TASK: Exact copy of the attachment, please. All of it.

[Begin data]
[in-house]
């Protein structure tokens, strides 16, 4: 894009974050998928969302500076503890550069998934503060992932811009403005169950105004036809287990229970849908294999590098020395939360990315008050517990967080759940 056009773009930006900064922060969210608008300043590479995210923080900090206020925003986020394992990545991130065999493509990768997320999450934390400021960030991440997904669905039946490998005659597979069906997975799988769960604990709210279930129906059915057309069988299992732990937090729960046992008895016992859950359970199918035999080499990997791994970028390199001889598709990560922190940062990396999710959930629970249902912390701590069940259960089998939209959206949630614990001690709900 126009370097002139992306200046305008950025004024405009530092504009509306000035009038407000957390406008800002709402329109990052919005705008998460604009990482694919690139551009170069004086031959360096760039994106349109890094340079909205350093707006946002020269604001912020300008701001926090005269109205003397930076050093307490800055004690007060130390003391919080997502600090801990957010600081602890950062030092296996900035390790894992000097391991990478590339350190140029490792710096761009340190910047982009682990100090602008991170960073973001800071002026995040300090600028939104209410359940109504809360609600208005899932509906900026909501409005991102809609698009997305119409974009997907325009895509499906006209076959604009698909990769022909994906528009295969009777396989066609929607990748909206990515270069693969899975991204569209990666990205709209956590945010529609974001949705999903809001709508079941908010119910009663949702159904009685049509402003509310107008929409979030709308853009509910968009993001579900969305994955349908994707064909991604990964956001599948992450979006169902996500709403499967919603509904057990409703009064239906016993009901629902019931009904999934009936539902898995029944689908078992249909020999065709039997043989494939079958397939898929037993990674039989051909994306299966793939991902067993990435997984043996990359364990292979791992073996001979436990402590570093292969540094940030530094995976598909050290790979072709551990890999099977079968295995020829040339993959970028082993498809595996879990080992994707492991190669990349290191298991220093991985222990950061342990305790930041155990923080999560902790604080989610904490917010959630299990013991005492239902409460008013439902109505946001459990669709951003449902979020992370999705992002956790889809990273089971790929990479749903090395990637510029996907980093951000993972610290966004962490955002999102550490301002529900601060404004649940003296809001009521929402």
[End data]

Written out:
[in-house]
């Protein structure tokens, strides 16, 4: 894009974050998928969302500076503890550069998934503060992932811009403005169950105004036809287990229970849908294999590098020395939360990315008050517990967080759940 056009773009930006900064922060969210608008300043590479995210923080900090206020925003986020394992990545991130065999493509990768997320999450934390400021960030991440997904669905039946490998005659597979069906997975799988769960604990709210279930129906059915057309069988299992732990937090729960046992008895016992859950359970199918035999080499990997791994970028390199001889598709990560922190940062990396999710959930629970249902912390701590069940259960089998939209959206949630614990001690709900 126009370097002139992306200046305008950025004024405009530092504009509306000035009038407000957390406008800002709402329109990052919005705008998460604009990482694919690139551009170069004086031959360096760039994106349109890094340079909205350093707006946002020269604001912020300008701001926090005269109205003397930076050093307490800055004690007060130390003391919080997502600090801990957010600081602890950062030092296996900035390790894992000097391991990478590339350190140029490792710096761009340190910047982009682990100090602008991170960073973001800071002026995040300090600028939104209410359940109504809360609600208005899932509906900026909501409005991102809609698009997305119409974009997907325009895509499906006209076959604009698909990769022909994906528009295969009777396989066609929607990748909206990515270069693969899975991204569209990666990205709209956590945010529609974001949705999903809001709508079941908010119910009663949702159904009685049509402003509310107008929409979030709308853009509910968009993001579900969305994955349908994707064909991604990964956001599948992450979006169902996500709403499967919603509904057990409703009064239906016993009901629902019931009904999934009936539902898995029944689908078992249909020999065709039997043989494939079958397939898929037993990674039989051909994306299966793939991902067993990435997984043996990359364990292979791992073996001979436990402590570093292969540094940030530094995976598909050290790979072709551990890999099977079968295995020829040339993959970028082993498809595996879990080992994707492991190669990349290191298991220093991985222990950061342990305790930041155990923080999560902790604080989610904490917010959630299990013991005492239902409460008013439902109505946001459990669709951003449902979020992370999705992002956790889809990273089971790929990479749903090395990637510029996907980093951000993972610290966004962490955002999102550490301002529900601060404004649940003296809001009521929402």